Register Saturday | September 30 | 2023

True Faith

Four Canadian artists get spiritual

Art and faith were once such happy bedfellows. In the past, religious institutions acted as willing patrons and backed the careers of painters, sculptors, poets and more. Much has changed. According to the 2001 StatsCan census, almost five million Canadians identify as having “no religion,” a 40 percent increase since 1991. The modern museum may be called a secularized cathedral for art, but many artists have pondered faith directly, on their own terms. The spiritual undertones in Claude Tousignant’s search for “pure sensation” come to mind—or Emily Carr’s theosophical explorations. Below is a selection of contemporary artists who continue to mine this ancient vein.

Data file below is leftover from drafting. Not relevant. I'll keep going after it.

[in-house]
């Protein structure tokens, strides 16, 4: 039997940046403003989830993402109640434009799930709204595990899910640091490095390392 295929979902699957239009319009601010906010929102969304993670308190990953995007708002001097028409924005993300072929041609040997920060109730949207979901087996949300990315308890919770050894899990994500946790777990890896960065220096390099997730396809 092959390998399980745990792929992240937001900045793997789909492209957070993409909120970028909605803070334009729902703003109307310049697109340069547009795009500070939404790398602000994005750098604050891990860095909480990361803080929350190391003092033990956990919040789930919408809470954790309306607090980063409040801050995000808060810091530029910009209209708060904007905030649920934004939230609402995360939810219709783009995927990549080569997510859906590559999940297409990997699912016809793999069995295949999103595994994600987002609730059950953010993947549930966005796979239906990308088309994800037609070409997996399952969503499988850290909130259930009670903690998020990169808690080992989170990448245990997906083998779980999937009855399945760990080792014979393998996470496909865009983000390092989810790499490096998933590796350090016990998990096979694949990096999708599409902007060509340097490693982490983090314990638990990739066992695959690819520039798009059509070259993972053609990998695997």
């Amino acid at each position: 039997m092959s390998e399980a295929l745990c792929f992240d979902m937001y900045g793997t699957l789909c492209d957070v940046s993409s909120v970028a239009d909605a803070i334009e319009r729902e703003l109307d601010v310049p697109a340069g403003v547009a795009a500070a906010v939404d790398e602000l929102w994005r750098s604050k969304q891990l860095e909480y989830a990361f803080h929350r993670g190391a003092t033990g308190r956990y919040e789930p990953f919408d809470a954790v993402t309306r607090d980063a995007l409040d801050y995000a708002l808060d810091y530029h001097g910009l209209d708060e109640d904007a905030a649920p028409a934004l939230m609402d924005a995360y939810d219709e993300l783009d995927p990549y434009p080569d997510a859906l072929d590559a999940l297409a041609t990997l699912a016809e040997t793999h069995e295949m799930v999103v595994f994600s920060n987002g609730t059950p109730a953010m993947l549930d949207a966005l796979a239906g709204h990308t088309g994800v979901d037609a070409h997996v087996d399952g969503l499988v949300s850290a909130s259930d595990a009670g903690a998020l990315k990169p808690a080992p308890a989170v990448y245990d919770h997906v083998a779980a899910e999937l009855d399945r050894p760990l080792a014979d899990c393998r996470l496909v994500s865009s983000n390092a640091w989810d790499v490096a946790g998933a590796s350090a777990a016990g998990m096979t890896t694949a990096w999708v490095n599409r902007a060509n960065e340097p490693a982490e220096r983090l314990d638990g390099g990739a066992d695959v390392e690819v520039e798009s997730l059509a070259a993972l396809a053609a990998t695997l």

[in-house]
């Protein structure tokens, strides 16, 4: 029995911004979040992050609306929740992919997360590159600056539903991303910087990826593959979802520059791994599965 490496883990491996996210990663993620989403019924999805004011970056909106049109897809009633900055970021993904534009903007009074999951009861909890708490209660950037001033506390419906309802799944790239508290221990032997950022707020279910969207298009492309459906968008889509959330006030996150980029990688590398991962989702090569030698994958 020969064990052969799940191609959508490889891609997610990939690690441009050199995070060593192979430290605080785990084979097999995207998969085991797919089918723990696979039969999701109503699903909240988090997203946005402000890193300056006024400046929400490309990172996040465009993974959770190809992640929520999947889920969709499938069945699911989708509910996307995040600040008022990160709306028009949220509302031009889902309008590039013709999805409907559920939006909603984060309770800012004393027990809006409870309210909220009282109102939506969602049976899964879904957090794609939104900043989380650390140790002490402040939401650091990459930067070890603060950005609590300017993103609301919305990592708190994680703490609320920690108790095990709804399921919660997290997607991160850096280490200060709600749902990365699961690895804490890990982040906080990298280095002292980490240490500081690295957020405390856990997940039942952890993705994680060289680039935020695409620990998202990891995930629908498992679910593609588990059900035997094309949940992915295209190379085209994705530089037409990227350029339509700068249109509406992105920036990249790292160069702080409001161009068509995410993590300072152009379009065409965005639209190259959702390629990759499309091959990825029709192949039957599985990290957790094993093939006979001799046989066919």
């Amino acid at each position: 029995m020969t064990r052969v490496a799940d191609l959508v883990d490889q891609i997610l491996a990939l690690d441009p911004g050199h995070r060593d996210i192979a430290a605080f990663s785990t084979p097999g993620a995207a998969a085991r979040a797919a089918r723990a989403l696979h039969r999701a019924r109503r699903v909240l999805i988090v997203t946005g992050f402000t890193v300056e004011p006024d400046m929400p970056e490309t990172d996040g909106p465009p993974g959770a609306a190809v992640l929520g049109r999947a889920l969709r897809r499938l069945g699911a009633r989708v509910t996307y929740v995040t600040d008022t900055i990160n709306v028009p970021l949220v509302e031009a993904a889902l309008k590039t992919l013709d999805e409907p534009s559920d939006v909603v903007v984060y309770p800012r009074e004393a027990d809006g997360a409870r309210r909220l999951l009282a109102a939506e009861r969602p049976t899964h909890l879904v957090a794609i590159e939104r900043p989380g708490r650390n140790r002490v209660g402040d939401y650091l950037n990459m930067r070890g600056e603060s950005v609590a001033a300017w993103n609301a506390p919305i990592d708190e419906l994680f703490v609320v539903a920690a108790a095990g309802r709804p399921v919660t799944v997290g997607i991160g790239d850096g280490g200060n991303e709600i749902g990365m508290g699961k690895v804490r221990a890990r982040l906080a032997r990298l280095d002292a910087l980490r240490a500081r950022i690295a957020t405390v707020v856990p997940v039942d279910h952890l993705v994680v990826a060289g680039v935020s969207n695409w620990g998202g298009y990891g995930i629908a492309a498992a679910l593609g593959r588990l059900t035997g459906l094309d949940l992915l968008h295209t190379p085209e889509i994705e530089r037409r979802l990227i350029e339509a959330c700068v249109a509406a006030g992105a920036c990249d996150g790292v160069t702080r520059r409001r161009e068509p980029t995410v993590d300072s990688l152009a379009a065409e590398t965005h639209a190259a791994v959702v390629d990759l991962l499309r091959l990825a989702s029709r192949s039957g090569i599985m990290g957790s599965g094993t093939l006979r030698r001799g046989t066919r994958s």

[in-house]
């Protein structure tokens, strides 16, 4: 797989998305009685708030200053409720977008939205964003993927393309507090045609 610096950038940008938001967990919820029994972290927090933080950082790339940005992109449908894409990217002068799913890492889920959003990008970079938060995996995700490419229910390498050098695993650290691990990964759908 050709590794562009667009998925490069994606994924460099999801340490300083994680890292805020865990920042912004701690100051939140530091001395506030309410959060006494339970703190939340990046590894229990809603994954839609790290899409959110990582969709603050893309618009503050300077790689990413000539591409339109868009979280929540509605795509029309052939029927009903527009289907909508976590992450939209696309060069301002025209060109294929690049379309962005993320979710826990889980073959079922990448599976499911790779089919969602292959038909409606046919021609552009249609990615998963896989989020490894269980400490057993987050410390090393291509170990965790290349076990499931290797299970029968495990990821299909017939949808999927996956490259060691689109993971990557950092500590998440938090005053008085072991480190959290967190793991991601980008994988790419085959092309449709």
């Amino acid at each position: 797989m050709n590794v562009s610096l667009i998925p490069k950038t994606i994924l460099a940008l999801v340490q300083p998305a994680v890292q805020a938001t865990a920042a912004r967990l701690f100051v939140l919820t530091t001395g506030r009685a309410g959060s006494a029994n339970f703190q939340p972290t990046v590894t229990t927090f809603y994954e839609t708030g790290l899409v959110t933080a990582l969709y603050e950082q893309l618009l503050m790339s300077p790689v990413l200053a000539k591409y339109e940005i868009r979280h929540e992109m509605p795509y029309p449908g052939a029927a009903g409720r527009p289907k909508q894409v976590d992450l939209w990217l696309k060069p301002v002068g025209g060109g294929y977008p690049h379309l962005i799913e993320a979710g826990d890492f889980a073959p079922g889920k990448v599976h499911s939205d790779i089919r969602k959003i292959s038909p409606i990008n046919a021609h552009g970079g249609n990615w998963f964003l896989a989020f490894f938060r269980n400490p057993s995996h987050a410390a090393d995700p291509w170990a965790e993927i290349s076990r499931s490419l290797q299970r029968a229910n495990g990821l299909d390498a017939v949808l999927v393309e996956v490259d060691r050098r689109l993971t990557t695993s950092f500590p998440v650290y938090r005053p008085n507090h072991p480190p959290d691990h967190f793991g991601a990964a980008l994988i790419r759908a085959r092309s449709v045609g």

Creemore- and Toronto-based Fastwürms develop interactive architectures, performances and visual artworks that forge alliances with queer communities. Gusset Nation includes a tangled web of G-strings stretched into pentagrams, while Blood Clock features tool racks of sex toys, horseshoes, sickles and ...

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